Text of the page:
The British government turned down a request by the UK music industry to extend copyright for sound recordings beyond 50 years to 70. Artists are now particularly concerned with copyright as demand for their back catalog and accompanying royalties grow.
Such an extension would retain the ownership rights and royalties for artists like Cliff Richard, Paul McCartney, and their publishers. Cliff Richard, whose 1958 hit “Move It!” is nearing the cut off, would be one of the first to lose his ownership.
The government decided against the extension because it would require pushing the European Commission for changes and may increase costs while not benefiting the majority of performers. Predictably, artists and the industry fired back saying the government was simply refusing to support artists.
The Who’s Roger Daltrey was one of the most vocal critics, saying, “Thousands of musicians have no pensions and rely on royalties to support themselves. These people helped to create one of Britain’s most successful industries, poured money into the British economy and enriched people’s lives. They are not asking for a handout, just a fair reward for their creative endeavors.”
The government based its claims primarily on the Gower’s Report (PDF), a study of intellectual property rights in the UK conducted by former FT editor Andrew Gowers. The report’s recommendations were focused on maintaining intellectual property rights while keeping costs of enforcement low. The report recommended against a previous request extending the length of copyright to an even longer 95 years, matching the US term. The report determined that the UK doesn’t suffer from a deficit in creativity due to the disparity in terms.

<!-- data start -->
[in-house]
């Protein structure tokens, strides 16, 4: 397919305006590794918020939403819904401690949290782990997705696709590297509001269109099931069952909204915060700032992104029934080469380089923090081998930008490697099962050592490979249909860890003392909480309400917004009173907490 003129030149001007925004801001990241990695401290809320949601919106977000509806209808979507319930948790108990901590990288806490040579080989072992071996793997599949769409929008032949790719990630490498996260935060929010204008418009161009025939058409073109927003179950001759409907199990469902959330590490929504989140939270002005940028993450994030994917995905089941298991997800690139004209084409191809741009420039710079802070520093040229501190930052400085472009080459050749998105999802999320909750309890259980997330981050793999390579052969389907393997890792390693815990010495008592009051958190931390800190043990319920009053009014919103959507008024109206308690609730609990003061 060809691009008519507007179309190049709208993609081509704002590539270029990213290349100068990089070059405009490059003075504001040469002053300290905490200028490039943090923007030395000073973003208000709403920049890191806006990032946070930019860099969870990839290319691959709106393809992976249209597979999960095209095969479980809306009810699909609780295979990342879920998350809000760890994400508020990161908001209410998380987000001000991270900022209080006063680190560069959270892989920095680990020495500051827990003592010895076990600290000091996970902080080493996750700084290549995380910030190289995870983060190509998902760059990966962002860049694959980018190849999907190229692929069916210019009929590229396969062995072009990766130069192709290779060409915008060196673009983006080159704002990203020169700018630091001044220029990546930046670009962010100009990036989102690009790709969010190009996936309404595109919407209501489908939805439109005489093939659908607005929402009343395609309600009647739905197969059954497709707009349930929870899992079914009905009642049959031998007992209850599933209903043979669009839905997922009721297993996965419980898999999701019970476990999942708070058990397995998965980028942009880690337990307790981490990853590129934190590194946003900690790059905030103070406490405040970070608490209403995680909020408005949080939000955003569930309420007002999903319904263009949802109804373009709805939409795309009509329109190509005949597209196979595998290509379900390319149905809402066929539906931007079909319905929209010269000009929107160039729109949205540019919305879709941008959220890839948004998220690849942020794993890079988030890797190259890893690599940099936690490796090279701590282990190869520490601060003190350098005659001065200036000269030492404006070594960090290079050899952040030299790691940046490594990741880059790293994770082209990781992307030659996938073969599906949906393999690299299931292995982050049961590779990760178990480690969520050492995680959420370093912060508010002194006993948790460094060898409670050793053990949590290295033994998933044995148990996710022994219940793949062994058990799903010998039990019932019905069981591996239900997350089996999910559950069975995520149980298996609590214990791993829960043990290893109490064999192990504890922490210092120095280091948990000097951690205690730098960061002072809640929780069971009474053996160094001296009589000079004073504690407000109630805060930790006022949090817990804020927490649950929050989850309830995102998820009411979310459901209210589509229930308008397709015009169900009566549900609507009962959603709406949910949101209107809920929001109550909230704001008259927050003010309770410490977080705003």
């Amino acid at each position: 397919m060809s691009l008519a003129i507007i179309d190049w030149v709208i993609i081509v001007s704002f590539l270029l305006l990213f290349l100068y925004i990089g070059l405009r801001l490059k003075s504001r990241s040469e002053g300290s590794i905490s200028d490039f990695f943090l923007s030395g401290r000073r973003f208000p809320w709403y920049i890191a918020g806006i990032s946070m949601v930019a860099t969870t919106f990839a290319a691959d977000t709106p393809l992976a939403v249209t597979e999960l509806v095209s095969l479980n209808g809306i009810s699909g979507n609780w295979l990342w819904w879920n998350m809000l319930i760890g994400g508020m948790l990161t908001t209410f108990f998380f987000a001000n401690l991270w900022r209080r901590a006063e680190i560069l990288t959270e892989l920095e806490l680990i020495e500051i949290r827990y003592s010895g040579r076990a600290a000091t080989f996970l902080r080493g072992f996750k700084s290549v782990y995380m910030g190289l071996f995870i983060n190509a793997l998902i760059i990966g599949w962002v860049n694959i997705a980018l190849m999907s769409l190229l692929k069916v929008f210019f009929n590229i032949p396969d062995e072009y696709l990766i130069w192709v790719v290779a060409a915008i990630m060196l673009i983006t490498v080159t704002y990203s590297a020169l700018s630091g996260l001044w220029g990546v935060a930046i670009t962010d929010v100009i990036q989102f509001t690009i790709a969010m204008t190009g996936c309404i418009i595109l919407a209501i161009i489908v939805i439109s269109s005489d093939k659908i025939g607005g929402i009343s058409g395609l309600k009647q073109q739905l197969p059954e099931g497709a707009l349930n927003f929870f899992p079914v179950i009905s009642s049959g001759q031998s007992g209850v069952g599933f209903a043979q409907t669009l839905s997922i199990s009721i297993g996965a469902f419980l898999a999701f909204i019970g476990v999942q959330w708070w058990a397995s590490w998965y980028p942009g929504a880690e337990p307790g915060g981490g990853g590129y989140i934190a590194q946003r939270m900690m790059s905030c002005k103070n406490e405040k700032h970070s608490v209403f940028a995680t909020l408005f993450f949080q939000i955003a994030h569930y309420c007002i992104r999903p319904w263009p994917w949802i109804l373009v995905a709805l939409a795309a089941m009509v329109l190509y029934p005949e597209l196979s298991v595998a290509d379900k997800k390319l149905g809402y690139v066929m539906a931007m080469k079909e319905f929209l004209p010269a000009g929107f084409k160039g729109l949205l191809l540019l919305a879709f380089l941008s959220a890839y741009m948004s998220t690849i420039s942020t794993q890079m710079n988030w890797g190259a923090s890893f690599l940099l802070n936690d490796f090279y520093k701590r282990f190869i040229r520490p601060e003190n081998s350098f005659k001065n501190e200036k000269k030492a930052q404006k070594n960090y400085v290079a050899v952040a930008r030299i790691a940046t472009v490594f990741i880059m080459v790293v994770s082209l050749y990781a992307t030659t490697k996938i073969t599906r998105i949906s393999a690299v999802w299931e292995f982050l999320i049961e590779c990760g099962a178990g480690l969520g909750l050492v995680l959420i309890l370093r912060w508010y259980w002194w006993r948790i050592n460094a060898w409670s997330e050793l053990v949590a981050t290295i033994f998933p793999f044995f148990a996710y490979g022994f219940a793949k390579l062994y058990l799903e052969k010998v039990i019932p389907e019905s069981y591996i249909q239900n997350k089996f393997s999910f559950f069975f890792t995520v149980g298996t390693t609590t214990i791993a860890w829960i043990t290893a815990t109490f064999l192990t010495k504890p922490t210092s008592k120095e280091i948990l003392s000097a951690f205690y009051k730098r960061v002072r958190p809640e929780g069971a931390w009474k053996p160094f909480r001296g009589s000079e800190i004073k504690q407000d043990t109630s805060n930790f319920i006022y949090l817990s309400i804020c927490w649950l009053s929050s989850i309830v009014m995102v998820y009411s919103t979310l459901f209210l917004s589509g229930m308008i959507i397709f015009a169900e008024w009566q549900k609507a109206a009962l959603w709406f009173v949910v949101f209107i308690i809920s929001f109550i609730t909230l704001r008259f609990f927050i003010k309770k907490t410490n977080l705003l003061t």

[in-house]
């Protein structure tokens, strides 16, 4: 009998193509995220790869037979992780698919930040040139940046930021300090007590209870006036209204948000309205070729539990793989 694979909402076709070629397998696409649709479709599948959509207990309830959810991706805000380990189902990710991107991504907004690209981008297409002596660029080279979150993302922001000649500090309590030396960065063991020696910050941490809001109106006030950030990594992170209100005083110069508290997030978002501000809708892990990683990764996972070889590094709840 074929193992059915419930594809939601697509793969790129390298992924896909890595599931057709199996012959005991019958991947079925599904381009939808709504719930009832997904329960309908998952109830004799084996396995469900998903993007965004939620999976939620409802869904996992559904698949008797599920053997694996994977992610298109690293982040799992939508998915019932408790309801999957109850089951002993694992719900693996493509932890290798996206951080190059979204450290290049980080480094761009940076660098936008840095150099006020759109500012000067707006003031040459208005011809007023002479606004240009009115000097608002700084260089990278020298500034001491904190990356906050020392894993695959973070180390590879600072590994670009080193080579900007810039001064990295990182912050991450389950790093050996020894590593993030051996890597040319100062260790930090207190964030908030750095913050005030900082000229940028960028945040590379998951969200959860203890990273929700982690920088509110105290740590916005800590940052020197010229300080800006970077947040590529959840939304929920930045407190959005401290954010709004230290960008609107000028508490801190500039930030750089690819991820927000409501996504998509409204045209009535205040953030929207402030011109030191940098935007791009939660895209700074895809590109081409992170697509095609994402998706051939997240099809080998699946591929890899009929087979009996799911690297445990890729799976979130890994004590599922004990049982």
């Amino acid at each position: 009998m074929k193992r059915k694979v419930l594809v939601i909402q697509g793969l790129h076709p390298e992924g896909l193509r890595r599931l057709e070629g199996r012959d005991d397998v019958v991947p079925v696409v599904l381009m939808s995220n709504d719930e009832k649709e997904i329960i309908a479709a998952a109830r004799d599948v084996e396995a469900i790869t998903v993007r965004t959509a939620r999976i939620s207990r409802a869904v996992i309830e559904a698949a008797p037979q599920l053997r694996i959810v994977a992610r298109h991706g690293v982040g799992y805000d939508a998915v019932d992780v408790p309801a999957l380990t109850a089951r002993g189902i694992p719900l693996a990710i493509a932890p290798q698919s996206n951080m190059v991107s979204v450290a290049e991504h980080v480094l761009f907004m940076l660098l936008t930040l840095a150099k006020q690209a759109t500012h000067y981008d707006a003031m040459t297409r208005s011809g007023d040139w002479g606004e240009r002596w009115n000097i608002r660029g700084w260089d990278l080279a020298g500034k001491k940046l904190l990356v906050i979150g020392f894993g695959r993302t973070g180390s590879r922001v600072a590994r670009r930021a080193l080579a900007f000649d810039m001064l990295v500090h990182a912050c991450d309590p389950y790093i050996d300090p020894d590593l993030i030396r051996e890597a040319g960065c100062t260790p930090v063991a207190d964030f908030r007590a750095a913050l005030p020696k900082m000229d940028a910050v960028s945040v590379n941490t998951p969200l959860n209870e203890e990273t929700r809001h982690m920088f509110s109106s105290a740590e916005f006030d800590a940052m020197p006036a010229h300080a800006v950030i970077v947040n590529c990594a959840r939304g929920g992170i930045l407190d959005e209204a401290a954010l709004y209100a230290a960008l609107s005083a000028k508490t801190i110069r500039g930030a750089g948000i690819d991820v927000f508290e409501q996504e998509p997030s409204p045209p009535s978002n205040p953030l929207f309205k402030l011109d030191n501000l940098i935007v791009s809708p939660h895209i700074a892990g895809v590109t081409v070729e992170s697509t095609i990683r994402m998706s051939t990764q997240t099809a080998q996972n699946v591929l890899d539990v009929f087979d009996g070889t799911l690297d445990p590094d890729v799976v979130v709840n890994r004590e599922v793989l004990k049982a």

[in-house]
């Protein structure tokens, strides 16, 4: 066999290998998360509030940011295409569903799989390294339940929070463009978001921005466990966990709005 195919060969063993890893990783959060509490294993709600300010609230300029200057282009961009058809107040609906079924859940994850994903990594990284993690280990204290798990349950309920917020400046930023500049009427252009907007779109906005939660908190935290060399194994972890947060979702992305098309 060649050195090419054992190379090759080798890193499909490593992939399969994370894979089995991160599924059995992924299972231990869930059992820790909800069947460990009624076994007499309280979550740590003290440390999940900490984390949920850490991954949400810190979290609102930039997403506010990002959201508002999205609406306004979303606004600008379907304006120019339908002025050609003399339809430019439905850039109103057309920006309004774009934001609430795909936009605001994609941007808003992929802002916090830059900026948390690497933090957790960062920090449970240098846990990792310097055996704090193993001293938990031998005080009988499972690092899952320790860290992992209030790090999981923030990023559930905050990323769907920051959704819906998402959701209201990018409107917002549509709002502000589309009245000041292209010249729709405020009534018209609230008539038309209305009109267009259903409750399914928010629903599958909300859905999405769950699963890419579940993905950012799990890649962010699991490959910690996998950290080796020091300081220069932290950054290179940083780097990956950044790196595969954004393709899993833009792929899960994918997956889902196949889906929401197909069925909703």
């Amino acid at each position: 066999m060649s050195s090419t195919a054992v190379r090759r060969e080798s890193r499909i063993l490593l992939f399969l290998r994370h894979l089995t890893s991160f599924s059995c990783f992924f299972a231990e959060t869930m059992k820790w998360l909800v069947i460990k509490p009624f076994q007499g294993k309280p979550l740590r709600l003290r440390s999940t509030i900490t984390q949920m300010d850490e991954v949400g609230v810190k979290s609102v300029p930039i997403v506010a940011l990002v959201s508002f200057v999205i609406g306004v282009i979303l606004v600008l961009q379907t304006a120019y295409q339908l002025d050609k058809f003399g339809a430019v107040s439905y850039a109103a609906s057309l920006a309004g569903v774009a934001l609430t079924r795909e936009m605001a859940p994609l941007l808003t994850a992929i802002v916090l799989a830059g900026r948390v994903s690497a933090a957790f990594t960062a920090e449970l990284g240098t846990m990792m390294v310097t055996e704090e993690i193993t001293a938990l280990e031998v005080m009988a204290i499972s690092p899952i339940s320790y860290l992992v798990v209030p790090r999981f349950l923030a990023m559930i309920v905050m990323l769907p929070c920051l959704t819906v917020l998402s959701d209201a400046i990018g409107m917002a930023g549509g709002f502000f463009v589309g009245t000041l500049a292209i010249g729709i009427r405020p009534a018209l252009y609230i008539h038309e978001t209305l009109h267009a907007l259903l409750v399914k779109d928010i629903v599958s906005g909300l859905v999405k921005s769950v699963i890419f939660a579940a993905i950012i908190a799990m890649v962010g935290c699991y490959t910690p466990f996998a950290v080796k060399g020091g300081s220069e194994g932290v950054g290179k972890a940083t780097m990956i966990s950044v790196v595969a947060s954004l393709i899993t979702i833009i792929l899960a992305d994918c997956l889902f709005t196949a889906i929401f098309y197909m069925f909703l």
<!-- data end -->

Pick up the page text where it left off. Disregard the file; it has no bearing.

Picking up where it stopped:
The chart below was a key diagram in the Gowers report citing that increased terms would not necessarily be the best way of supporting artists. Few records continue generating royalties after 50 years and the chart argues that re-evaluating recording contracts in favor of artists may prove a more effective method.
The continued resurgence of talks over specific copyright terms seems increasingly arbitrary, depending mostly on whose work is soon to fall into the public domain. Artists accusations that maintaining current copyright limits discourages creativity and deprives them of income seem increasingly ridiculous considering artists were still motivated enough to produce the works in full knowledge of the current limits.
The United States had previously extended the length of copyright to 95 years with the 1998 Sonny Bono Act. However, the Act was derided as the “Mickey Mouse Protection Act” under accusations that it was passed primarily to keep Micky Mouse out of the public domain, long after the death of his creator. As Lawrence Lessig has claimed, continued extensions of copyright terms have turned Congress’ Constitutionally granted authority to grant copyright for a limited time into an effective grant for perpetuity.